Did you know that Lego has been marketing content since 1987?
That Red Bull sends its Red Bulletin magazine to over 5 million subscribers?
That John Deere runs the largest farming magazine worldwide, and it’s been in circulation since 1895?
Content marketing is hugely popular in 2014. Particularly popular among B2B marketing-software companies, content marketing is a powerful way to attract super-targeted customers who want to buy in your space.
Some argue about whether it can work in other verticals or for other online industries.
The answer is that whether you’re in e-commerce, B2C software or something even crazier, these ideas should give you some inspiration for how you can put epic content marketing to work for you.
Entertain your audience
If you were 10 years old, how would a magazine âfull of comic adventures, games and puzzles, building challenges and cool creationsâ sound?
Entertaining, that’s how!
The above quote is Lego’s description of its free Lego Club magazine (sign up if you want; I’m tempted).
Lego is about imagination. It’s a way to teach children that they can be creative and to test their imaginative limits. If you can dream it, then you can build it with Legos. The magazine, which targets the primary users of the company’s product, gives kids ideas — in the form of comics and games and, even more directly, in the form of creations — that they can implement.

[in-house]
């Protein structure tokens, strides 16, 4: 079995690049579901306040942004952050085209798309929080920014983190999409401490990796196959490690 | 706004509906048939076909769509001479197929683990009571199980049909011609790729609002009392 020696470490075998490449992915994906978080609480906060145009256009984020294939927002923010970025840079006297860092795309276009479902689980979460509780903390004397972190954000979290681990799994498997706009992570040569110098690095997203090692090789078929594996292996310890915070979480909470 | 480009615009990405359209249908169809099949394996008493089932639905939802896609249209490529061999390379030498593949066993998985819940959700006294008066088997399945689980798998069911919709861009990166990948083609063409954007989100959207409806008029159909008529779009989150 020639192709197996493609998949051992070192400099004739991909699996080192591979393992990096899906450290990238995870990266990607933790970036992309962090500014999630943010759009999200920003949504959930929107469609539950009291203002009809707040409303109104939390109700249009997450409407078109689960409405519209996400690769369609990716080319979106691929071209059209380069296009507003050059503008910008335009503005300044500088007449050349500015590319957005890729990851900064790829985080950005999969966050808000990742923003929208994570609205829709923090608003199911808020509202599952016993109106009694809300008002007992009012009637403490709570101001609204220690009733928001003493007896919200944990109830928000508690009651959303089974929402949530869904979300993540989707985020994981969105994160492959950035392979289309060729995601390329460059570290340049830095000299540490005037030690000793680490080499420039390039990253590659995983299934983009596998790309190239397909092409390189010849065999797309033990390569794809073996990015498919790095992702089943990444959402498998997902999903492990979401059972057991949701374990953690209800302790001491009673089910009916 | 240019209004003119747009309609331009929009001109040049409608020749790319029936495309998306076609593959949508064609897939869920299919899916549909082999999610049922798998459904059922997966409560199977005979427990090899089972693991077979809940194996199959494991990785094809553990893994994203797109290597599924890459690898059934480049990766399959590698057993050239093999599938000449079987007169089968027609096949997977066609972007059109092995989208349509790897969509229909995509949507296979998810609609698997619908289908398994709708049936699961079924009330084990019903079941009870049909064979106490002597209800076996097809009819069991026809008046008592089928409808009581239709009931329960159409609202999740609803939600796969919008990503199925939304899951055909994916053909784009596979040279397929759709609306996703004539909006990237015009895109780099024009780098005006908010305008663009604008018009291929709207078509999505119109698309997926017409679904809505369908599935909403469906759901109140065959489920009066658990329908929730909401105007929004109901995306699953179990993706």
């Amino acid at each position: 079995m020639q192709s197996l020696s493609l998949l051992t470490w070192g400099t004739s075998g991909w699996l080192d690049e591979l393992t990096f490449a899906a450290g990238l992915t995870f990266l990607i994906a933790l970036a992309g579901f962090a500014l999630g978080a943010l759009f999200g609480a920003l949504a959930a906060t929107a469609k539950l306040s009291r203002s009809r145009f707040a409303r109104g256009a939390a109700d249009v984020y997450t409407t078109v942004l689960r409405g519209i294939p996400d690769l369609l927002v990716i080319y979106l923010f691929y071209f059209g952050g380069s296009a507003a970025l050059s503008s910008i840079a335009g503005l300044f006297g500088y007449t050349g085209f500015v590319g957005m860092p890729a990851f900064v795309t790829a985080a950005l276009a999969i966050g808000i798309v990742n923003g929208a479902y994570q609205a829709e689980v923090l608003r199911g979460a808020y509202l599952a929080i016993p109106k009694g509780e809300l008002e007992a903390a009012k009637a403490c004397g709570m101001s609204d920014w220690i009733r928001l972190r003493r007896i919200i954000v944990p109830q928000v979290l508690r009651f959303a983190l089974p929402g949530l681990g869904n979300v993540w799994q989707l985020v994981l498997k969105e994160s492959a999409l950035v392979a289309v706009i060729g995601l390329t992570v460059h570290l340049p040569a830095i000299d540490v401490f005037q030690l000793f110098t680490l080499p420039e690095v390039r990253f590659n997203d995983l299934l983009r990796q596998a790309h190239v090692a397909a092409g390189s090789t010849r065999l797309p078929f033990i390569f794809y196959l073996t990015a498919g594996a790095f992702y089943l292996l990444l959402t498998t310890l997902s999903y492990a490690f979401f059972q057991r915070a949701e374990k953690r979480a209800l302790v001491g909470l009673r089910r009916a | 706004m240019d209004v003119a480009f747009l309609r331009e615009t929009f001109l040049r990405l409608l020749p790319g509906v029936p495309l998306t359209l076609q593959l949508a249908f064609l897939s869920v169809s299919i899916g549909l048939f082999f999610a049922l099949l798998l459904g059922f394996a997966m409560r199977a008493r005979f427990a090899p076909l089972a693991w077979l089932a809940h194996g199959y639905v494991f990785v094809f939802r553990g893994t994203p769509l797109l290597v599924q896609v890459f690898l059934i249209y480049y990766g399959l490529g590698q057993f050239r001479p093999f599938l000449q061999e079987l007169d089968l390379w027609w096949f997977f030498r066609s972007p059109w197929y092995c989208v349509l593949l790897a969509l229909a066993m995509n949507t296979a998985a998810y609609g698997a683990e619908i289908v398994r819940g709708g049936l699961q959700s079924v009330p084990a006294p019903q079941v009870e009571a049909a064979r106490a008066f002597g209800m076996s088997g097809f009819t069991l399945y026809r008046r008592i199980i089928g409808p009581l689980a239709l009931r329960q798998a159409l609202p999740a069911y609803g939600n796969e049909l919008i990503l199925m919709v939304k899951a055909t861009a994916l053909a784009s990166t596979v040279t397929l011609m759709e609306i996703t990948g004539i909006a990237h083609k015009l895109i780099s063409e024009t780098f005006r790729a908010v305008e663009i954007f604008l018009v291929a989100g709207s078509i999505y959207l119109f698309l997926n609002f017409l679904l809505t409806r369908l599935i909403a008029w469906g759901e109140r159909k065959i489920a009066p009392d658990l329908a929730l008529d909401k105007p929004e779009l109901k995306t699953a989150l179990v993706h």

There is always a new Lego product. By inspiring its young target market, Lego is ensuring there will always be children asking their parents for the latest fire truck!
Entertainment is certainly one way to approach content marketing. It is essential that you understand your audience. Recently, The Tonight Show has been using entertaining online content to draw a growing audience. Jimmy Fallon’s celebrity guests, outrageous skits and willingness to take it up a notch have shown how powerful entertaining content can be (even when advertising an entertainment show!).